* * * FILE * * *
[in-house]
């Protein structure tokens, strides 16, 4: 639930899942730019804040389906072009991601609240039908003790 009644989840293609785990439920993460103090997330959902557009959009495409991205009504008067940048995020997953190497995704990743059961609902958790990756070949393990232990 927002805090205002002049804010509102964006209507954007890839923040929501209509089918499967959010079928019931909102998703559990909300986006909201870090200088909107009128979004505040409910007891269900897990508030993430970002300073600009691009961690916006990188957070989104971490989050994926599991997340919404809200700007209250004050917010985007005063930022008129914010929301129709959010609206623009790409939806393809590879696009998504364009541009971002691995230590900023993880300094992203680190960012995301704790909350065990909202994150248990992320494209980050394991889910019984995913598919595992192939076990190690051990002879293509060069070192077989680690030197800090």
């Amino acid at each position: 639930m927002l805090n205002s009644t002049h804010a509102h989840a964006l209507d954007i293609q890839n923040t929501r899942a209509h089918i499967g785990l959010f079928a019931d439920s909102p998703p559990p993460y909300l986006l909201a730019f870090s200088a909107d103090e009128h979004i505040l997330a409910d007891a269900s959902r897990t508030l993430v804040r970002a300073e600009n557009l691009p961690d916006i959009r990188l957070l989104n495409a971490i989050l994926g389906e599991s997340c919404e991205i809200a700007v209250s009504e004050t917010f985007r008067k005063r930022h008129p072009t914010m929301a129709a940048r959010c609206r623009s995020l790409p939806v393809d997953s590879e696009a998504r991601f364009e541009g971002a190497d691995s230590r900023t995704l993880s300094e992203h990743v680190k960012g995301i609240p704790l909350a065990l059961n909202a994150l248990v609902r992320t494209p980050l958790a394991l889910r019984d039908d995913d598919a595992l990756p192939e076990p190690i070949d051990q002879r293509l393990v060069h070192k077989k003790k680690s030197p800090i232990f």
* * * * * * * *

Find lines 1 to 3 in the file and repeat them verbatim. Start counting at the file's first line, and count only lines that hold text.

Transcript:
[in-house]
């Protein structure tokens, strides 16, 4: 639930899942730019804040389906072009991601609240039908003790 009644989840293609785990439920993460103090997330959902557009959009495409991205009504008067940048995020997953190497995704990743059961609902958790990756070949393990232990 927002805090205002002049804010509102964006209507954007890839923040929501209509089918499967959010079928019931909102998703559990909300986006909201870090200088909107009128979004505040409910007891269900897990508030993430970002300073600009691009961690916006990188957070989104971490989050994926599991997340919404809200700007209250004050917010985007005063930022008129914010929301129709959010609206623009790409939806393809590879696009998504364009541009971002691995230590900023993880300094992203680190960012995301704790909350065990909202994150248990992320494209980050394991889910019984995913598919595992192939076990190690051990002879293509060069070192077989680690030197800090």
């Amino acid at each position: 639930m927002l805090n205002s009644t002049h804010a509102h989840a964006l209507d954007i293609q890839n923040t929501r899942a209509h089918i499967g785990l959010f079928a019931d439920s909102p998703p559990p993460y909300l986006l909201a730019f870090s200088a909107d103090e009128h979004i505040l997330a409910d007891a269900s959902r897990t508030l993430v804040r970002a300073e600009n557009l691009p961690d916006i959009r990188l957070l989104n495409a971490i989050l994926g389906e599991s997340c919404e991205i809200a700007v209250s009504e004050t917010f985007r008067k005063r930022h008129p072009t914010m929301a129709a940048r959010c609206r623009s995020l790409p939806v393809d997953s590879e696009a998504r991601f364009e541009g971002a190497d691995s230590r900023t995704l993880s300094e992203h990743v680190k960012g995301i609240p704790l909350a065990l059961n909202a994150l248990v609902r992320t494209p980050l958790a394991l889910r019984d039908d995913d598919a595992l990756p192939e076990p190690i070949d051990q002879r293509l393990v060069h070192k077989k003790k680690s030197p800090i232990f």